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-   Clydesdales/Athenas (200+ lb / 91+ kg) (http://www.bikeforums.net/clydesdales-athenas-200-lb-91-kg/)
-   -   issues with toes hitting the ground (http://www.bikeforums.net/clydesdales-athenas-200-lb-91-kg/869267-issues-toes-hitting-ground.html)

lostforawhile 01-24-13 06:36 PM

issues with toes hitting the ground
 
I guess I qualify as a Clydesdale, being over 6 foot and 200 pounds, I have an issue, I seem to have an issue with catching the toes of my big "hoof" on the ground. I have a vintage Schwinn with Atom pedals, I have no plans to go clipess, but today I nearly broke the toes on one of my feet, It may have something to do with having big feet and a bike with long crank arms, I have a set of nice vintage clips, I have to get straps for, would this be my best solution in keeping my toes back enough to not catch them? I usually keep my toes on the front of the pedals, but sometimes it's easy to forget

vesteroid 01-24-13 07:19 PM

size 15 feet here, never caught my toes on the street...not sure what you are doing.

Is this only in corners?

howsteepisit 01-24-13 07:22 PM

Your foot should be nominally parallel to the ground, not pointed at the ground. Its way more common to hit the front tire with your toes, but thats become a normal risk for most diamond frame bikes, and yu learn not to do low speed steering when pedaling soon enough.

koolerb 01-24-13 07:24 PM

That's not good. You need bigger wheels or shorter crank arms; and quick. Go to your LBS and get a professional opinion on what the problem is.

bassjones 01-24-13 08:31 PM

If this is happening in turns, make sure your inside foot is in the up position...

Myosmith 01-24-13 08:42 PM

If I'm picturing this properly, you must have the middle of your foot over the pedal spindle. As you come down on the pedal stroke, your heel should be down and then level out at the bottom of the stroke before being lifted at the back. Think of the bottom of the stroke as wiping your foot on the pedal. Your foot should not be in a toes down orientation until it is coming up the back side of the stroke. With the ball of your foot over the pedal spindle and a level bottom to your stroke, you should have no issues with your toes hitting the ground no matter how big your feet. Clips may help, but more important it keeping your foot in the proper place on the pedal. The pedal must remain under the forefoot, not the arch. You might have to do some seat and height adjustments until you get this right. As mentioned, inside pedal up in turns unless you must power through or are riding a fixie. If you do pedal through a turn and lean too much, your pedal would hit, not your foot.

Another thought, are you riding too small of a frame? That can make foot placement and proper pedal stroke difficult. You mentioned being over 6' and having big feet. Just how tall are you, what is your inseam and what is the standover on your bike?

lostforawhile 01-24-13 11:46 PM

I dont seem to have an issue if I'm not making a tight turn at low speed, such as turning around in a parking lot, it may be I've gotten in bad habits about foot positions, the Bike is 71 supersport, it's not a small bike, and it seems to work well for me, I may have to try these clips and see if they keep my toes back far enough to prevent this, that seem to be the issue, my foot is too far forward on the pedal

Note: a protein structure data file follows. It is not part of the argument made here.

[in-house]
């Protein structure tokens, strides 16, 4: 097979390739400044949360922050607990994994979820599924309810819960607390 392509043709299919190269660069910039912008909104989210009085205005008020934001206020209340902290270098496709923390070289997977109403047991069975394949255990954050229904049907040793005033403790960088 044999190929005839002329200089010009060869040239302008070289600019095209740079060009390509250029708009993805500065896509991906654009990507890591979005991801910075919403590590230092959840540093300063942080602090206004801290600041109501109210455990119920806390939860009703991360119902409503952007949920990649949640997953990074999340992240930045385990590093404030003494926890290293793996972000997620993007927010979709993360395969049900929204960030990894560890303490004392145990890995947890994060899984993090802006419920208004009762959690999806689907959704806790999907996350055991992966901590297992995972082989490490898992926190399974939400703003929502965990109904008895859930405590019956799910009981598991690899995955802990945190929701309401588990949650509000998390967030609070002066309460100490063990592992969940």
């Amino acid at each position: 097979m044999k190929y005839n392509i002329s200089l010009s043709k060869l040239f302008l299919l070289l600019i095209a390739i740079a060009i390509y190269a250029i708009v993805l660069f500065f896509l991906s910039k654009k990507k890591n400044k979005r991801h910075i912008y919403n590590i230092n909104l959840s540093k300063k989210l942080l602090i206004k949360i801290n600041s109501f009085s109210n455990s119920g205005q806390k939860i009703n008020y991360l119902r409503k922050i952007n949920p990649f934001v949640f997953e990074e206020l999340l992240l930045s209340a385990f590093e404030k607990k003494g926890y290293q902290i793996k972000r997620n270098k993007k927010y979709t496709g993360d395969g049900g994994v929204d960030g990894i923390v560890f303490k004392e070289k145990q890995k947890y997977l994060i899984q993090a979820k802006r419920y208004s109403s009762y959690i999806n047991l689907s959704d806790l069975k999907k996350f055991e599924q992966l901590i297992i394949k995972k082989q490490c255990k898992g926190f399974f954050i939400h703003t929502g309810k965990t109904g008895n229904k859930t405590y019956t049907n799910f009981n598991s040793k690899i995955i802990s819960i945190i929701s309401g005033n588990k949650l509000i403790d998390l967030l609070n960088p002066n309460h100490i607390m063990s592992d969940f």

howsteepisit 01-25-13 12:06 AM

I still don't understand why your foot is pointed down? IT should be pointed forwards. Also, remember, ball of the foot over the axle of the pedal is the basic foot position.

Gravity Aided 01-26-13 09:35 PM

Toe clips should take care of you. Get used to them loose before you try to tighten them. You may need spacers to get the ball of your foot over the pedal axle .

OiS 01-26-13 10:01 PM

Quote:

Originally Posted by lostforawhile (Post 15196100)
I dont seem to have an issue if I'm not making a tight turn at low speed, such as turning around in a parking lot, it may be I've gotten in bad habits about foot positions, the Bike is 71 supersport, it's not a small bike, and it seems to work well for me, I may have to try these clips and see if they keep my toes back far enough to prevent this, that seem to be the issue, my foot is too far forward on the pedal

I think foot position also might have a lot to do with it. When turning, whichever direction you are turning, the crank arm in the direction of your turn should be at 12 o'clock with the other side at 6 o'clock. Even at low speeds, this should be the case. In any case, what has already been mentioned about foot position on the pedal, and at what point of the rotation, is good advice! :)

http://farm2.staticflickr.com/1208/8...096e04af9f.jpg
Racer Turns the Corner at Giro di Burnaby 2007

goldfinch 01-27-13 05:58 AM

You do not have to get clips with straps, you can try the "half clips," much like these:

http://ecx.images-amazon.com/images/...500_AA300_.jpg

cplager 01-27-13 08:31 AM

Quote:

Originally Posted by goldfinch (Post 15203344)
You do not have to get clips with straps, you can try the "half clips," much like these:

http://ecx.images-amazon.com/images/...500_AA300_.jpg

+1.

My folding bike was my first bike where I couldn't put toe clips and it always felt weird.

I find that clipping in helps a lot, but if you I'd definitely start with toe clips and work my way up in your case.

Cheers,
Charles


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